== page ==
That’s two; what are the other two key management problems? I completely glossed over the most important part of the system! The detail that the security of the entire system rests on is that bit above where I said “but they do know each other’s public keys”. Somehow they had to securely exchange public keys. Why’s that?
Suppose Alice and Bob are sending each other their public keys. How do they do that? If they do it over an insecure channel, it does not matter if Eve can read the public keys. They are public, after all. But it matters very much if Mallory can modify the keys in transit! If Alice sends her public key to Bob over an insecure channel then Mallory can intercept the message and replace Alice’s public key with Mallory’s public key. Mallory now knows Alice’s public key, and Bob believes that Mallory is Alice! When Alice sends a message to Bob, Mallory can intercept it and replace it with a different message encrypted with Mallory’s private key and Bob’s public key. Bob decrypts the message with his private key and Mallory’s public key, believing it to be Alice’s public key, and Mallory has tricked Bob into thinking that she is Alice.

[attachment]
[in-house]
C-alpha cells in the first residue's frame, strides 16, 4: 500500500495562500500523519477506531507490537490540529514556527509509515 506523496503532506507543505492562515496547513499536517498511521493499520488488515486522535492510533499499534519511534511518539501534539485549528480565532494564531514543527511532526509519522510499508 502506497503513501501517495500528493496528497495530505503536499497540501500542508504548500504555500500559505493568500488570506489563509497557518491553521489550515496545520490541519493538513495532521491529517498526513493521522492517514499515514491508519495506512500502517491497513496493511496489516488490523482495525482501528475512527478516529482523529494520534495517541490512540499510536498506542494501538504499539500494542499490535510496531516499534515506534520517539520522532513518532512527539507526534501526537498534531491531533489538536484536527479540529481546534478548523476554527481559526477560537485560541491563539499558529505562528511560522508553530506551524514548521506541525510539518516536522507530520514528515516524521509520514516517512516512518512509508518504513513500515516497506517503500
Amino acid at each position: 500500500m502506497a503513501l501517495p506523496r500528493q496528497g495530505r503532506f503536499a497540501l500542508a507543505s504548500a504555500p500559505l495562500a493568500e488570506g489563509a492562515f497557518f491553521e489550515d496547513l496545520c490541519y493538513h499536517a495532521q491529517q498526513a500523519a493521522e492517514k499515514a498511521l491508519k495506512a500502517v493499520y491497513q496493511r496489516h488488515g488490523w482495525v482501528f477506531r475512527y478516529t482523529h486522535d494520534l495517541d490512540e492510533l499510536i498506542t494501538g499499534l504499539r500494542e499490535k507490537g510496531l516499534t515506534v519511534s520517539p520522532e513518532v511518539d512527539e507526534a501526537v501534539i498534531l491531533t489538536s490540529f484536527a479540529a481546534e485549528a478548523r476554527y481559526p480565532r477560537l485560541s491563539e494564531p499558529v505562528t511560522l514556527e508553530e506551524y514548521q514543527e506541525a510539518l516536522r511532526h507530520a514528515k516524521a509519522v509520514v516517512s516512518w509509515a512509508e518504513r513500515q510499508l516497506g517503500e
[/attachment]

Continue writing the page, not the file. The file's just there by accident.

Similarly, when Bob sends his public key to Alice, Mallory can intercept it and replace it with Mallory’s public key. When Alice sends a message to Bob she encrypts it with her private key and Mallory’s public key, thinking that it is Bob’s public key. Mallory can intercept it, decode it with her private key, read the message, and re-send it along to Bob, encrypted with Bob’s real public key.